- The production of media content (in this case, the creation of news and its implications as a constructed form of discourse)
- The consumption of media content (in this case, the ways in which discourses around engagement with cultural forms have been mobilised)
In fact, this is what the module guide states:
Content Synopsis - This module aims to develop the concepts and approaches introduced in MAC101 through an analysis of non-fictional television texts and discussion of a range of perspectives on media consumption. It consists of two sections:
Television Texts: news and documentary - This part of the module explores concepts such as ‘realism’, ‘discourse’, ‘ideology’, ‘objectivity’ and ‘subjectivity’ in their application to contemporary developments in television news, current affairs, documentary and ‘reality TV’. The relevance of work on narrative and genre to these areas of television is explored, and the significance of the production and institutional contexts is assessed. Throughout, you are encouraged to engage in close textual analysis in developing your arguments.
Media Audiences - This unit begins by examining early work on media consumption within ‘mainstream’ mass communication research, before going on to explore issues raised by more recent work in the cultural studies tradition. A range of academic and industry perspectives on media consumption is considered, and you are invited to reflect on appropriate theory and method in audience research. You are also introduced to debates about specific cultural audiences for contemporary media output.
In relation to the second half of the module, what a tutor or a student chooses to focus on by means of illustrating the arguments emerging out of audience research is going to be context dependent: it may be audience research about the reception of Batman, it may not. It could easily be about audience research into BDSM practices, music consumption in economically deprived urban areas, violent video games, football consumption by hooligans or the middle classes, etc. Focussing on the topic under analysis is to miss the point, but this can be forgiven at this stage, as the student above is responding to the first session in this section of the module.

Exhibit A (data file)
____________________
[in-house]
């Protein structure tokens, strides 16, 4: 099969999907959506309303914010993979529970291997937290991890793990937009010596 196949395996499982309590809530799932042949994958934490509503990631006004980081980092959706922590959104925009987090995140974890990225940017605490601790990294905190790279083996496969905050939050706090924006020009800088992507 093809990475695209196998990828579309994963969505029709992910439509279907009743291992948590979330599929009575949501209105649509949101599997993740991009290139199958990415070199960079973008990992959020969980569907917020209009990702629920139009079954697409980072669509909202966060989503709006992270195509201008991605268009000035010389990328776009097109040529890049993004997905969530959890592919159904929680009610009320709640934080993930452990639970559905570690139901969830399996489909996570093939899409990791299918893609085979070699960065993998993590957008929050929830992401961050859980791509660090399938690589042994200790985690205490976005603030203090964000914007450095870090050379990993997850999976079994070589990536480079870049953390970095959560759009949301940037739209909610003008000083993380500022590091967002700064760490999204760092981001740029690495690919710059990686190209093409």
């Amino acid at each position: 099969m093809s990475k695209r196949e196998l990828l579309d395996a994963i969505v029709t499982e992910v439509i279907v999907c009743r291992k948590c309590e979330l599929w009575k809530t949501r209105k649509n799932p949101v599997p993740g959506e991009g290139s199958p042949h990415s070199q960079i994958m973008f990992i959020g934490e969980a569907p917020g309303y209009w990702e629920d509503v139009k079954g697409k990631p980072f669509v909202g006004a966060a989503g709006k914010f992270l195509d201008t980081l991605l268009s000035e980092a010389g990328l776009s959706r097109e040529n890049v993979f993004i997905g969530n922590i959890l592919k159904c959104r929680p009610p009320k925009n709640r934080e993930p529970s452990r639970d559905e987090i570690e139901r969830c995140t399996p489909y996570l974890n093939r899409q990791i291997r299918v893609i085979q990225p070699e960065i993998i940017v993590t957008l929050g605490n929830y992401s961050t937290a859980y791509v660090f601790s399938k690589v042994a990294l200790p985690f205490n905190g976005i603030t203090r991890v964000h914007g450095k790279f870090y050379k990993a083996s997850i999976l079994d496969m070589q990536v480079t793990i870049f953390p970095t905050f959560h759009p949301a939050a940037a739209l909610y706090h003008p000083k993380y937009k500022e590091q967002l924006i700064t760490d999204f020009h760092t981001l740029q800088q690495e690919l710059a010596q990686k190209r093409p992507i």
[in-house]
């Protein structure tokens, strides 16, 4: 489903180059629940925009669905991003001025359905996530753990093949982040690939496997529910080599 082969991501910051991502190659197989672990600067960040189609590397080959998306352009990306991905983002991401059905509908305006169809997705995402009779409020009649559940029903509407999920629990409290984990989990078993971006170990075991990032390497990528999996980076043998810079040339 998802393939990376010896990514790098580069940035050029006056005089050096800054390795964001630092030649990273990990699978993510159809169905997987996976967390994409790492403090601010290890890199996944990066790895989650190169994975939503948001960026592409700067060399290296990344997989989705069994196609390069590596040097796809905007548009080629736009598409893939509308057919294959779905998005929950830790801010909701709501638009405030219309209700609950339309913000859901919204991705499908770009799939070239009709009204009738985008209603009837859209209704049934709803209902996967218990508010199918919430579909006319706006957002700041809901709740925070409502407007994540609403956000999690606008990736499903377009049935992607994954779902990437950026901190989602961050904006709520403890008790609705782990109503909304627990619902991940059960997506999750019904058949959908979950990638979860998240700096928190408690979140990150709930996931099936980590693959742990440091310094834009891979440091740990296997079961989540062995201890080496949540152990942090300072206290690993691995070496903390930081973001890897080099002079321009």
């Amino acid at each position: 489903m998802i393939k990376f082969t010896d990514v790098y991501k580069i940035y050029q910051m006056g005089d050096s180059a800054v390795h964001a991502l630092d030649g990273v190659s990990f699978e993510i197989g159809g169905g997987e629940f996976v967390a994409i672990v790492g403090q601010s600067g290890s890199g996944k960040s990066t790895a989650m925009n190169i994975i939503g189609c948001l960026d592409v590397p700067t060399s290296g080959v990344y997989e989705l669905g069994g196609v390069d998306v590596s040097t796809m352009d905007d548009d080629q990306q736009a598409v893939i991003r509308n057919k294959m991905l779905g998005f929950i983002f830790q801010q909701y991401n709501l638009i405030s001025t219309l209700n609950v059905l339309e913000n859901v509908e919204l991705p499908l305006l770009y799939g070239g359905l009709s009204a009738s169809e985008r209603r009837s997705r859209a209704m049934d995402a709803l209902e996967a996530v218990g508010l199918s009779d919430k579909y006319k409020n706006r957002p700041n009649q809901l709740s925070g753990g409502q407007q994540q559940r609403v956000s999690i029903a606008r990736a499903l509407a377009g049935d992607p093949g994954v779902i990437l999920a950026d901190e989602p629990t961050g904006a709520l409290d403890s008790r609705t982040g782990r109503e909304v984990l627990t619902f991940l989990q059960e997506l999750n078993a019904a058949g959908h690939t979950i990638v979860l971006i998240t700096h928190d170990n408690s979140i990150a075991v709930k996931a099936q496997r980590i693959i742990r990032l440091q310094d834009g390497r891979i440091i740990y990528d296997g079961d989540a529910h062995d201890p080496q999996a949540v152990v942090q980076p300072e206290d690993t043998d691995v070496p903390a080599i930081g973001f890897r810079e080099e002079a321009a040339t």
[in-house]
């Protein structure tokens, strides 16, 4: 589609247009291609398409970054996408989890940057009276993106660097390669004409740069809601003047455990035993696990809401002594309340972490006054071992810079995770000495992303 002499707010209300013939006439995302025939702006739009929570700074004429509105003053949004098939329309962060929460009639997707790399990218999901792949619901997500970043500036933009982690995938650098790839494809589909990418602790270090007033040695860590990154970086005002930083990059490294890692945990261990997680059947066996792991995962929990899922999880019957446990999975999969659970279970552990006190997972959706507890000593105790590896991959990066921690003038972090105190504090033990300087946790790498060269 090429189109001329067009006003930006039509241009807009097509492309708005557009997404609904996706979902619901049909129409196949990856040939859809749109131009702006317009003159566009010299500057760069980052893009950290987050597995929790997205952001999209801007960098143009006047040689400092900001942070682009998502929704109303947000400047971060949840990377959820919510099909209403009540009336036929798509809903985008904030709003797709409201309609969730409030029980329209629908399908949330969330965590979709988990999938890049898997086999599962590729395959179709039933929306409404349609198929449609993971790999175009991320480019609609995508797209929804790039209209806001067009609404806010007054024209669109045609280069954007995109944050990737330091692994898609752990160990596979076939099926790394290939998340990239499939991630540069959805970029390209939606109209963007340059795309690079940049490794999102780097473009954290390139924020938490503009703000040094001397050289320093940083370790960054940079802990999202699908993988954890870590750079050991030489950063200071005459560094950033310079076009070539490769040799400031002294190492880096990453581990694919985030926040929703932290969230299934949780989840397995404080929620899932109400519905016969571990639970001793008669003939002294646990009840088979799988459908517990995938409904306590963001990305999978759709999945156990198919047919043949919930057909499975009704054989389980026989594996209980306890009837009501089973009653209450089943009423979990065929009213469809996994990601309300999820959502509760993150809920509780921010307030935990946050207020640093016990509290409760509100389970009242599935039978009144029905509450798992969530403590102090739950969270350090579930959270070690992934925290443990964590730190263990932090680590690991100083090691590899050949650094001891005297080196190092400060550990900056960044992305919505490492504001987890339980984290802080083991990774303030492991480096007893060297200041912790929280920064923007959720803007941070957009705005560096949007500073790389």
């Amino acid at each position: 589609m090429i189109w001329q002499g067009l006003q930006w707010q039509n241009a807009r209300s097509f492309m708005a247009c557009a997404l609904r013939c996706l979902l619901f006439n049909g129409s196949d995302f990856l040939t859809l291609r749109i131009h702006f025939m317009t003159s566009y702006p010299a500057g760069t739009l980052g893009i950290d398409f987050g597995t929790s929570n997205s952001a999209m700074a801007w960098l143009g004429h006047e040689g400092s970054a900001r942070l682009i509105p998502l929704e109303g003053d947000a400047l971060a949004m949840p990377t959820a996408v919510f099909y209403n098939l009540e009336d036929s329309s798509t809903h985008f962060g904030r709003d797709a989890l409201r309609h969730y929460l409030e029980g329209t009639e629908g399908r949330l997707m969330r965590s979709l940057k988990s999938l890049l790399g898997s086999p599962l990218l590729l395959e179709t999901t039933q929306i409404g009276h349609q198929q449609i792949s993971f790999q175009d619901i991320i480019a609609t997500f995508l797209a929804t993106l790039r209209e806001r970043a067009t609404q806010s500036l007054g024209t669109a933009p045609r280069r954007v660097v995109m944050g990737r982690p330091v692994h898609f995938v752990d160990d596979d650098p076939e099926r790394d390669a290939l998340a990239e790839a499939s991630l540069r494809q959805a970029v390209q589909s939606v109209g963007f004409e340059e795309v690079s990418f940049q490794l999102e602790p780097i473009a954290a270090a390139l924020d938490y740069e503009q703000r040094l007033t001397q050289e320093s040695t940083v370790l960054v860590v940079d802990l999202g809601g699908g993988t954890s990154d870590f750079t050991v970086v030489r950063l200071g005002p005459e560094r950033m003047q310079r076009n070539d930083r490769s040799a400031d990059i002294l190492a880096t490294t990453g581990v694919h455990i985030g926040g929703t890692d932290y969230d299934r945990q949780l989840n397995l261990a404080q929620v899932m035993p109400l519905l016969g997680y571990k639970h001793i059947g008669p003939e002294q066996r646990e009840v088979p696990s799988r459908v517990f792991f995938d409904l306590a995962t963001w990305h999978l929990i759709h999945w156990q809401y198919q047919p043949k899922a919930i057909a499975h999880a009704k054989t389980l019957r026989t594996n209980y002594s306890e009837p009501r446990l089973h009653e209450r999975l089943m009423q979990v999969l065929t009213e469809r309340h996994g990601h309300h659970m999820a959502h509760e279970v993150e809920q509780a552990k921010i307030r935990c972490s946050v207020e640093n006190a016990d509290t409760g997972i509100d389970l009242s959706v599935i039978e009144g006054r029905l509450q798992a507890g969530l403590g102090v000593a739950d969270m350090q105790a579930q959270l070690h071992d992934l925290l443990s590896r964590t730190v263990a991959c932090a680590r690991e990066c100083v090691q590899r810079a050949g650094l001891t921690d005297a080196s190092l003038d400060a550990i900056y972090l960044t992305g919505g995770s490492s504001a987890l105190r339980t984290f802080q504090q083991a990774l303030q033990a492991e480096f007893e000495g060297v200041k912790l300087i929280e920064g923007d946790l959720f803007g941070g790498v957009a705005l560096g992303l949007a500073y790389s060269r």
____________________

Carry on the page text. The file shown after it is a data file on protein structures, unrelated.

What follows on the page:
What example is being explored is peripheral to the main point of the module - how is knowledge about these kinds of audiences produced (ie how does the approach and method impact on the kind of data generated?) and what are the implications of these approaches (ie how do we situate knowledge about any given example socially?). The point here is that students should complete the module familiar with the ways in which knowledge is produced and under what contexts and what limitations. It's very rare that any knowledge production is problem free.
As students on a UK-based degree programme, it is expected that when they graduate they will be some of the brightest and articulate people in the country, capable of thinking laterally, being critical, interrogative and methodological in their learning, after all, not everyone is suited to Higher Education. Let us not forget that a UK-based degree is one of the best in the world. Graduates should be able to understand the complex ways in which the world is constructed and recognise their place in that - especially if they choose a career which involves communicating information about the world to a wider public. One hopes they will never be uncritical of the information they are required to employ.
Reading for a degree should be intellectually challenging - it should force students to 'think outside the box' - or else, what distinguishes a degree from any other training qualification?